Amazon.com: Customer Reviews: Hidden Cancún and the Yucatán (Hidden Travel)
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on May 16, 2000
If your idea of a vacation in Mexico is flying to Cancun and only leaving the Hotel Zone for hours of busrides to and from Mayan Ruins, you don't need a guide.
But if you have any idea what a wonderful spot on earth the Yucatan is, you need to break out from the Hotels and explore. This book and a really good map is just about all you need.
The level of information was perfect. Overviews of different parts of the peninsula, descriptions of major Mayan sites, and enough detail about places to eat and places to stay that you can really find your way around.
Fresh, usable, and very helpful. Take it with you, rent a car, and just GO!
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on September 12, 2005
I just returned from a 2 week trip to the Yucatan peninsula. Starting off in Cancun and driving the cultural triangle route to the east to visit the Mayan ruins (Chichen Itza, Coba, Uxmal etc... and Spanish colonial cities (Merida, Valladolid etc...). For professional reasons I took along 4 travel guides (The Rough Guide to Cancun & Cozumel, DK's Eyewitness Top 10 Cancun & The Yucatan, Hidden Cancun & the Yucatan, and the Cadogan Yucatan & Mayan Mexico. In the past I've also used the frustrating Moon guide and weak Lonely Planet).

Of the 4 guides, each quite different in focus and style, I found "Hidden Cancun and the Yucatan" undoubtedly the most annoying and rate it 2 stars. Perhaps it's a bit stingy with the stars - other people have given it 5 stars, but with several other guides to compare it to, it's weaknesses became more and more apparent. Neither a good detailed history of the region nor particularly interesting or detailed in describing towns, cities and Mayan sites. The "Cadogan Yucatan & Mayan Mexico" though slightly larger and heavier was in a different league and perhaps the best book on the region for these purposes but also immensely enjoyable and readable with many excellent recommendations for food and accommodation.

The format "Hidden Cancun and the Yucatan" (a largish thick paperback seems) to suggest the same purpose but I think did a mediocre haphazard job. Even as a reference guide it fails to deliver with a pathetic lack of photographs and maps - those provided were as good as useless for reference (instead The rough Guide and Top 10 were infinitely superior and genuinely useful). By contrast, the reference information in "Hidden" is so poorly layed out and not conveniently accessible - excuse the pun, but without much better visuals, layout and concise text, "Hidden" does a good job of hiding it's information - not good when one is on the fly. For example different towns and villages were blended in a linear text dictated by routes (for example drivngh from Cancun to Playa del Carmen), so information for a given place you might want to visit might start at the bottom of a left page and run over the next without the name place ever making it to the top of the page. Places to dine, stay or shop would haphazardly fall wherever the text put them, never in sections starting a page top or in any consistent structural order. Perhaps the idea was to list everything in a rambling travelogue, place drifting into place running north to south, east to west, broken down by region. I just thought it made the book frustratingly inflexible and to idiosyncratic.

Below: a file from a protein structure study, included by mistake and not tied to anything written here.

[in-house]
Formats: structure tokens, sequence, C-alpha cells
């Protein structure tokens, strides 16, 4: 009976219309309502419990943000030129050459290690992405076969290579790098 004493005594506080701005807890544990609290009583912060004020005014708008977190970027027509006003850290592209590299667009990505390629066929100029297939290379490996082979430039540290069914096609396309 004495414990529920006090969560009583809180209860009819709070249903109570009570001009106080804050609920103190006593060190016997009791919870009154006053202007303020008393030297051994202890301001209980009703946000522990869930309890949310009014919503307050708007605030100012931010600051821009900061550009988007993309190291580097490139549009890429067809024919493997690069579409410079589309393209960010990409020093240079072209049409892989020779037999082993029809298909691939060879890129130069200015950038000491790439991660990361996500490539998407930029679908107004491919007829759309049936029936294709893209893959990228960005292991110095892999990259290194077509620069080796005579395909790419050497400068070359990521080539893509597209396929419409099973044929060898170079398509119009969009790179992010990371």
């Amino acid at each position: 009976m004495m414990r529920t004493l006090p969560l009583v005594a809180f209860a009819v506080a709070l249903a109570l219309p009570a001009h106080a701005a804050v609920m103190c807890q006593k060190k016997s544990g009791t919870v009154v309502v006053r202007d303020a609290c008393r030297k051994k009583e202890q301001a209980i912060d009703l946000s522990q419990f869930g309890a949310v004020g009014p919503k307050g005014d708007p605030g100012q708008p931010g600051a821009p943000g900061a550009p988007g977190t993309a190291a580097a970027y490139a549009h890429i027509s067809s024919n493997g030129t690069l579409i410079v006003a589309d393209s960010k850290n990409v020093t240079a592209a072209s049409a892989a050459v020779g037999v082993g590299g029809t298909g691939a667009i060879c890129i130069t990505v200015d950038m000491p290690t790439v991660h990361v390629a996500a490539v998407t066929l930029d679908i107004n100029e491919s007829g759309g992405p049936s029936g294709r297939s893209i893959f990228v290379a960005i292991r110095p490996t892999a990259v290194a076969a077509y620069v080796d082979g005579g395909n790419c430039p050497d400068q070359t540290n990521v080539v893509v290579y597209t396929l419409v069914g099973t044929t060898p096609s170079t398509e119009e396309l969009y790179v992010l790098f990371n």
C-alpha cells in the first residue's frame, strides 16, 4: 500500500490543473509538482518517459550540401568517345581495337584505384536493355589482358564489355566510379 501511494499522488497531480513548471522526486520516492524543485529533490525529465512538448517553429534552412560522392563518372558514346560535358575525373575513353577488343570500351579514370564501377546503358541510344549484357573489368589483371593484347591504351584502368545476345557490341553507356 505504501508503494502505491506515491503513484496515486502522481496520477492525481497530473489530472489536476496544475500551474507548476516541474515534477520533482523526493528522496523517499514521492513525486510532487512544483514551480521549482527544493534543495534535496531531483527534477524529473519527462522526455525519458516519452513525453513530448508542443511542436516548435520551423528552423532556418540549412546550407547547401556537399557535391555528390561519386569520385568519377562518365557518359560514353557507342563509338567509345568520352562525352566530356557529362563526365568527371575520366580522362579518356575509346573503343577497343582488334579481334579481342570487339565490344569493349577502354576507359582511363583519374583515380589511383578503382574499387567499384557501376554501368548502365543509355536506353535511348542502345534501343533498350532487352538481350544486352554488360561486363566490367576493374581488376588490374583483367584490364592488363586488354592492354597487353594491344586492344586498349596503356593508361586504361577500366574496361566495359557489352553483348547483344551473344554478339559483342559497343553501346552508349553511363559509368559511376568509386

By the way, why on earth produce a guide book for use in the tropics on cheap uncoated paper? Perhaps because they publishers decided to give the traveler only 4 pages of photographs. This book really absorbed moisture and seemed to get heavier and heavier! I know that sounds silly but simple details like trying to turn a page when they seem to cling together in the humidity added to my wondering about the wisdom behind this book.

The 'hidden" part, the supposed trump card of this guide is of dubious merit. The "hidden" discoveries were few and far between, disappointing on the odd occasion I checked them out (I stopped after realizing that they weren't so special) and just not strong enough to hang the (title) concept of a travel book (series). Indeed I often found the 2004 version very dated and in the course of traveling, made far more interesting discoveries of my own. By contrast, "The Rough Guide" and "Top 10", both thin compact picture filled books with plenty of good maps and guides also contained far more recommendations of places to eat, stay and visit in a concise, coherent well layed out and easier to navigate manner that "Hidden Cancun & Yucatan" lacks. My girlfrined and I felt that they both immensely increased our interest in visiting various restaurants, Mayan sites, colonial towns, beaches, churches etc... In conjunction with the "Cadogan Yucatan" we were very well informed culturally, historically, visually and geographically. The 2 small pocket guides were excellent for walking about with when we left "Cadogan" and "Hidden" in the car - though we'd often bring "Cadogan" with us anyway because we couldn't stop reading it.